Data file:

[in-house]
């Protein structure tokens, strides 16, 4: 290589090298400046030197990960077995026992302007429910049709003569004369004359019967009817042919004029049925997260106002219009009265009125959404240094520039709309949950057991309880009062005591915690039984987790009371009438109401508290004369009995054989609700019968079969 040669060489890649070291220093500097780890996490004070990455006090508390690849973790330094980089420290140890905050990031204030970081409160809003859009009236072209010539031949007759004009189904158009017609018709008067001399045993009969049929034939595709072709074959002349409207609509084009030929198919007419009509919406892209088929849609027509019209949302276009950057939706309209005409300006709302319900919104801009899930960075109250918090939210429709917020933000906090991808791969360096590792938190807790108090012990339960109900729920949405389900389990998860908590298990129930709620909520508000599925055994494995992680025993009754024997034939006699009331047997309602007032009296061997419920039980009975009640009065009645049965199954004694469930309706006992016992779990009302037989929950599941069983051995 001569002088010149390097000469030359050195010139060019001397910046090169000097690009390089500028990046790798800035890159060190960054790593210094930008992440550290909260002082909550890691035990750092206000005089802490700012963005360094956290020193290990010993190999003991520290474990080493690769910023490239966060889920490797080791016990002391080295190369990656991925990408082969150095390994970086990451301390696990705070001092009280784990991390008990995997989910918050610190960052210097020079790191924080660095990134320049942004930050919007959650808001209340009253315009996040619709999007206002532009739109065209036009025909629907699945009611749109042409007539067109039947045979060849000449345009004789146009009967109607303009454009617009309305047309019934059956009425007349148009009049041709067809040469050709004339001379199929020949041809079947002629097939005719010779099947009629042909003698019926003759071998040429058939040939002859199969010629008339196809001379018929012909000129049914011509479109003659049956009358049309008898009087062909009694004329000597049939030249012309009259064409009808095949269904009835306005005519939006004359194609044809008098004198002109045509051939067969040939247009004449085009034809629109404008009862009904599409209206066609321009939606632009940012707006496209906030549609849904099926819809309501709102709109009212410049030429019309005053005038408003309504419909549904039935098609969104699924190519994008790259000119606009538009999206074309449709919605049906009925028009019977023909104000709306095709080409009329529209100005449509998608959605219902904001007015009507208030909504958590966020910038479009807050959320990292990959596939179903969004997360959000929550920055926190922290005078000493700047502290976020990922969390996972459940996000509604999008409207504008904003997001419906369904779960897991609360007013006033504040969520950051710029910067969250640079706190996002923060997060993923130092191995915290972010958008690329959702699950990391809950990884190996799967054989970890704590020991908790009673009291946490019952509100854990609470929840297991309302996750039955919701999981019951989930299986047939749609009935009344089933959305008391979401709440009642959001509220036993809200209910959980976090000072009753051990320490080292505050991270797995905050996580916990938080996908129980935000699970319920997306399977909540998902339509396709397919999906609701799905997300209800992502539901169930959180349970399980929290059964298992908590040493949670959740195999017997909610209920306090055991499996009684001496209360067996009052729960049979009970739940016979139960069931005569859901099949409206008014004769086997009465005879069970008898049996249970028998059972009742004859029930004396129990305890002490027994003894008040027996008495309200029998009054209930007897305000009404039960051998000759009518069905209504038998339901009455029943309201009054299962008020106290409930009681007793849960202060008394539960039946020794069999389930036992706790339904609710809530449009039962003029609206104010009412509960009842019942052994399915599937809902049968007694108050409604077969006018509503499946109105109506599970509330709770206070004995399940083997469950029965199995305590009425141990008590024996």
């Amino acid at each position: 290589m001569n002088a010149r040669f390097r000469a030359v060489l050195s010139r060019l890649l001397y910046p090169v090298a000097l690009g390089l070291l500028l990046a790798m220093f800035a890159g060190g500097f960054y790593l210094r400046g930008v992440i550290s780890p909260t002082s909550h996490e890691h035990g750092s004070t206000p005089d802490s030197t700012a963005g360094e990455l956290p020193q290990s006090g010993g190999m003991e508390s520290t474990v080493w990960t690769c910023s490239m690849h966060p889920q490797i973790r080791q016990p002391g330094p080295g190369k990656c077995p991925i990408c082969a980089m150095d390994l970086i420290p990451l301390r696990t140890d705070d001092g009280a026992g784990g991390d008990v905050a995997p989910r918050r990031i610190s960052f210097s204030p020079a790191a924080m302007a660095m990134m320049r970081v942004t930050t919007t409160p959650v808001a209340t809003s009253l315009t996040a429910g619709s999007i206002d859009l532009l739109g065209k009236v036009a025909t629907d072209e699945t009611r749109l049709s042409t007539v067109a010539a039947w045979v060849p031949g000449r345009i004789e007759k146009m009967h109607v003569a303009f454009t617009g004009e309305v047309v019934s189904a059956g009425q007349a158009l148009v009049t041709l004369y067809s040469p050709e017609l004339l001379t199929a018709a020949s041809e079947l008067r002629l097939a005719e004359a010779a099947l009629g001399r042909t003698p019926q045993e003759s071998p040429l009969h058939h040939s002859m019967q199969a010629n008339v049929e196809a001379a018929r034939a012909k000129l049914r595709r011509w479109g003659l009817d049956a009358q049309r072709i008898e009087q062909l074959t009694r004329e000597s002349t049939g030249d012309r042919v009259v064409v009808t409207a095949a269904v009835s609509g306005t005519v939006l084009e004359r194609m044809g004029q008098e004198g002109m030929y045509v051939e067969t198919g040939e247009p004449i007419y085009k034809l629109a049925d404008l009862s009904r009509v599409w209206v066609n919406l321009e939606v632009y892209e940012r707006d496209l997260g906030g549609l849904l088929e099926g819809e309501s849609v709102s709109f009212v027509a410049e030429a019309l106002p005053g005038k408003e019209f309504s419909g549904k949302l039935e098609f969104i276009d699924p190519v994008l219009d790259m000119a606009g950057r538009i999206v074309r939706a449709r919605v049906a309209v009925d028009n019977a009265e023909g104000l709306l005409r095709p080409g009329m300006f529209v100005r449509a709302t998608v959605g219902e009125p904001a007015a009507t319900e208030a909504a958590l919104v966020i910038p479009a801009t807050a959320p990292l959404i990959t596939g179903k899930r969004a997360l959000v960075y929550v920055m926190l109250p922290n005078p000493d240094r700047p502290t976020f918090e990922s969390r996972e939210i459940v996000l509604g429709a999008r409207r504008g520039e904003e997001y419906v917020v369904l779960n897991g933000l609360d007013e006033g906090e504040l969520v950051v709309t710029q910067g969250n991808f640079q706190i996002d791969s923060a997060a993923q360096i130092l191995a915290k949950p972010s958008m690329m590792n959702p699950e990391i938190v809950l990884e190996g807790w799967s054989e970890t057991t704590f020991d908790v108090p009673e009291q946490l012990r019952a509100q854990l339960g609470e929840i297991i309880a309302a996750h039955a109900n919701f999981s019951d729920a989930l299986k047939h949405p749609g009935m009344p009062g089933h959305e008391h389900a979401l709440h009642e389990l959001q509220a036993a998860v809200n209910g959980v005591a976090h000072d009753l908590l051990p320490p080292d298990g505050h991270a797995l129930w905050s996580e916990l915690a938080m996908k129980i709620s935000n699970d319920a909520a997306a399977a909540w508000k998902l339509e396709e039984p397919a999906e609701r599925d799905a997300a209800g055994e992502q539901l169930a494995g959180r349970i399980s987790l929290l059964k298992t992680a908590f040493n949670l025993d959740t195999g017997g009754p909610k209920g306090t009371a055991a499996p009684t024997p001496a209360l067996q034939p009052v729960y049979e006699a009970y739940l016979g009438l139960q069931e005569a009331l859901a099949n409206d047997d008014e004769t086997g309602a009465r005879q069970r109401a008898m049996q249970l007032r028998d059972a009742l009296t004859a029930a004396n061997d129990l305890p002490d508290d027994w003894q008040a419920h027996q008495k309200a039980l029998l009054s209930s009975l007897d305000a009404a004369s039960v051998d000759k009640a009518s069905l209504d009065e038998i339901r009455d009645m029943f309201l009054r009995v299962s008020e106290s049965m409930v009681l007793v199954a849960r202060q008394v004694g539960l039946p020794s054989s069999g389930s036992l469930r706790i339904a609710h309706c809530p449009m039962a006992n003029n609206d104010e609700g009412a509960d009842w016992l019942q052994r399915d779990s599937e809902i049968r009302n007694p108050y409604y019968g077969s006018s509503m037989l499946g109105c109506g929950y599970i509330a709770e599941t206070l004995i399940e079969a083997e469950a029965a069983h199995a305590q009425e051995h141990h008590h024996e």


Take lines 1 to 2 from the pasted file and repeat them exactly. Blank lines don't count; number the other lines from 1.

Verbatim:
[in-house]
């Protein structure tokens, strides 16, 4: 290589090298400046030197990960077995026992302007429910049709003569004369004359019967009817042919004029049925997260106002219009009265009125959404240094520039709309949950057991309880009062005591915690039984987790009371009438109401508290004369009995054989609700019968079969 040669060489890649070291220093500097780890996490004070990455006090508390690849973790330094980089420290140890905050990031204030970081409160809003859009009236072209010539031949007759004009189904158009017609018709008067001399045993009969049929034939595709072709074959002349409207609509084009030929198919007419009509919406892209088929849609027509019209949302276009950057939706309209005409300006709302319900919104801009899930960075109250918090939210429709917020933000906090991808791969360096590792938190807790108090012990339960109900729920949405389900389990998860908590298990129930709620909520508000599925055994494995992680025993009754024997034939006699009331047997309602007032009296061997419920039980009975009640009065009645049965199954004694469930309706006992016992779990009302037989929950599941069983051995 001569002088010149390097000469030359050195010139060019001397910046090169000097690009390089500028990046790798800035890159060190960054790593210094930008992440550290909260002082909550890691035990750092206000005089802490700012963005360094956290020193290990010993190999003991520290474990080493690769910023490239966060889920490797080791016990002391080295190369990656991925990408082969150095390994970086990451301390696990705070001092009280784990991390008990995997989910918050610190960052210097020079790191924080660095990134320049942004930050919007959650808001209340009253315009996040619709999007206002532009739109065209036009025909629907699945009611749109042409007539067109039947045979060849000449345009004789146009009967109607303009454009617009309305047309019934059956009425007349148009009049041709067809040469050709004339001379199929020949041809079947002629097939005719010779099947009629042909003698019926003759071998040429058939040939002859199969010629008339196809001379018929012909000129049914011509479109003659049956009358049309008898009087062909009694004329000597049939030249012309009259064409009808095949269904009835306005005519939006004359194609044809008098004198002109045509051939067969040939247009004449085009034809629109404008009862009904599409209206066609321009939606632009940012707006496209906030549609849904099926819809309501709102709109009212410049030429019309005053005038408003309504419909549904039935098609969104699924190519994008790259000119606009538009999206074309449709919605049906009925028009019977023909104000709306095709080409009329529209100005449509998608959605219902904001007015009507208030909504958590966020910038479009807050959320990292990959596939179903969004997360959000929550920055926190922290005078000493700047502290976020990922969390996972459940996000509604999008409207504008904003997001419906369904779960897991609360007013006033504040969520950051710029910067969250640079706190996002923060997060993923130092191995915290972010958008690329959702699950990391809950990884190996799967054989970890704590020991908790009673009291946490019952509100854990609470929840297991309302996750039955919701999981019951989930299986047939749609009935009344089933959305008391979401709440009642959001509220036993809200209910959980976090000072009753051990320490080292505050991270797995905050996580916990938080996908129980935000699970319920997306399977909540998902339509396709397919999906609701799905997300209800992502539901169930959180349970399980929290059964298992908590040493949670959740195999017997909610209920306090055991499996009684001496209360067996009052729960049979009970739940016979139960069931005569859901099949409206008014004769086997009465005879069970008898049996249970028998059972009742004859029930004396129990305890002490027994003894008040027996008495309200029998009054209930007897305000009404039960051998000759009518069905209504038998339901009455029943309201009054299962008020106290409930009681007793849960202060008394539960039946020794069999389930036992706790339904609710809530449009039962003029609206104010009412509960009842019942052994399915599937809902049968007694108050409604077969006018509503499946109105109506599970509330709770206070004995399940083997469950029965199995305590009425141990008590024996």